This study presents a new powerful visual illusion, in which simple “open” objects—ones with missing boundaries—are perceived as bigger than the same size, fully “closed” objects. In a series of experiments that employed a continuous-response adjustment procedure, it was found that the lack of vertical boundaries inflated the perceived width of an object, whereas the lack of horizontal boundaries inflated its perceived length. The effect was highly robust and it was replicated across different stimulus types and experimental parameters, with almost all observers exhibiting a strong effect. In contrast to the overestimation of the size of an object due to missing boundaries, the inclusion of inner boundaries within an object caused observers to underestimate its size, suggesting that filled space sometimes shrinks, rather than inflates, the perceived size of an object. The open-object illusion bears practical implications for graphics and design as well as important theoretical implications. Specifically, it indicates that the perception of an object’s area is not veridical but rather critically depends on contour closure. It is suggested that the visual system extends the missing boundaries of open contour objects, which results in an overestimation of the object’s size.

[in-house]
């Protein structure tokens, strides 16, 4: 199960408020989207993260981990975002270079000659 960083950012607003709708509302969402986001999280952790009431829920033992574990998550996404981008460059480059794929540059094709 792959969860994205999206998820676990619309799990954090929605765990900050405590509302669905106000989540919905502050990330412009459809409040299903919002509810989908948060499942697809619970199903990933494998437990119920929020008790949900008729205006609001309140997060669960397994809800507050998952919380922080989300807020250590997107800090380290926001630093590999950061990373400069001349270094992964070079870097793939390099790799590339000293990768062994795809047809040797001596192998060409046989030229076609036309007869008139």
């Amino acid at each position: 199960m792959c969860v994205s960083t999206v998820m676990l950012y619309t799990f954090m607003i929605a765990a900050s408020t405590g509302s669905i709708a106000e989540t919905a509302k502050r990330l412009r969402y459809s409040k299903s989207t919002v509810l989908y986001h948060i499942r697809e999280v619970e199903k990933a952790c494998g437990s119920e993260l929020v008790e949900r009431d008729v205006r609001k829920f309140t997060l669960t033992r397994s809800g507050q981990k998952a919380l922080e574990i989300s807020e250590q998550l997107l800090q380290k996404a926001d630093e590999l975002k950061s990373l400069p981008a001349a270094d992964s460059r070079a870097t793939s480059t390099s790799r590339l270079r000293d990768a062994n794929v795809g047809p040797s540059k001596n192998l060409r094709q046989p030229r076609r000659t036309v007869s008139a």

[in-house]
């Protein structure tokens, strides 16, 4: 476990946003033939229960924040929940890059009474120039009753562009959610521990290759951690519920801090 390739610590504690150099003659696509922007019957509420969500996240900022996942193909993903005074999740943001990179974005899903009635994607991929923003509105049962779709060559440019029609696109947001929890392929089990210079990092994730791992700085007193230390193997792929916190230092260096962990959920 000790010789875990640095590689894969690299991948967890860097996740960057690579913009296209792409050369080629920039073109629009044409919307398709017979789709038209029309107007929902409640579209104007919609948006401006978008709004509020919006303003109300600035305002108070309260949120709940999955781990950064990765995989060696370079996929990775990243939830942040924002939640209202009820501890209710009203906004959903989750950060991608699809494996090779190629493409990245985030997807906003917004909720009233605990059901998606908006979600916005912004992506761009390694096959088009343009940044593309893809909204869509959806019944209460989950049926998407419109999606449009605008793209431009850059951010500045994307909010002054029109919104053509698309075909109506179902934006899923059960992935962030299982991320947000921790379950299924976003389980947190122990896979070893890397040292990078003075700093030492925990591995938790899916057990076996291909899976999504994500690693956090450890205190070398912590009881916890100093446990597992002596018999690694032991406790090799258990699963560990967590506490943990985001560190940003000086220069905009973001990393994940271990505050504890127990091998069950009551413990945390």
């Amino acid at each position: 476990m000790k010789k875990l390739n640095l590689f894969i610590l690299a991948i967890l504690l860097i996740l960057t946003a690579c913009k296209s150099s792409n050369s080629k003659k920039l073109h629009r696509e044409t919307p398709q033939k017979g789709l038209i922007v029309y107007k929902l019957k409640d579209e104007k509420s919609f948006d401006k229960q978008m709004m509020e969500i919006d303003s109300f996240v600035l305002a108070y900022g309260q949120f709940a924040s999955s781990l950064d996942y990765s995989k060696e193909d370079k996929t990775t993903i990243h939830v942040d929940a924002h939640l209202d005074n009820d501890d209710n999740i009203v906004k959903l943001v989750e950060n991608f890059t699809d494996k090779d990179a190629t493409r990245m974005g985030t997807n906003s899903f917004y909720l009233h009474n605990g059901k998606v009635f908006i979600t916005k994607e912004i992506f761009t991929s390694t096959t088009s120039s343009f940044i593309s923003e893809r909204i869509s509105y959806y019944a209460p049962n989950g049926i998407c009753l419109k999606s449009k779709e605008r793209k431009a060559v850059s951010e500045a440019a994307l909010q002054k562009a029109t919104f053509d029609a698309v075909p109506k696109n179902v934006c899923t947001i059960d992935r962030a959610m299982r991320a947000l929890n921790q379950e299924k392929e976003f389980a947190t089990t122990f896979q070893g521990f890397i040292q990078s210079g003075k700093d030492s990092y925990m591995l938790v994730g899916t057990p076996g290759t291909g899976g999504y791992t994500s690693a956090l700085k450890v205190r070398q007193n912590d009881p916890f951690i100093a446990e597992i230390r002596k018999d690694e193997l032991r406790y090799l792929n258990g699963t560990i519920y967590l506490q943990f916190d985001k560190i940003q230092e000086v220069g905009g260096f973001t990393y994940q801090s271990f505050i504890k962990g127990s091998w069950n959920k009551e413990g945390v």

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© 2017, The Psychonomic Society, Inc.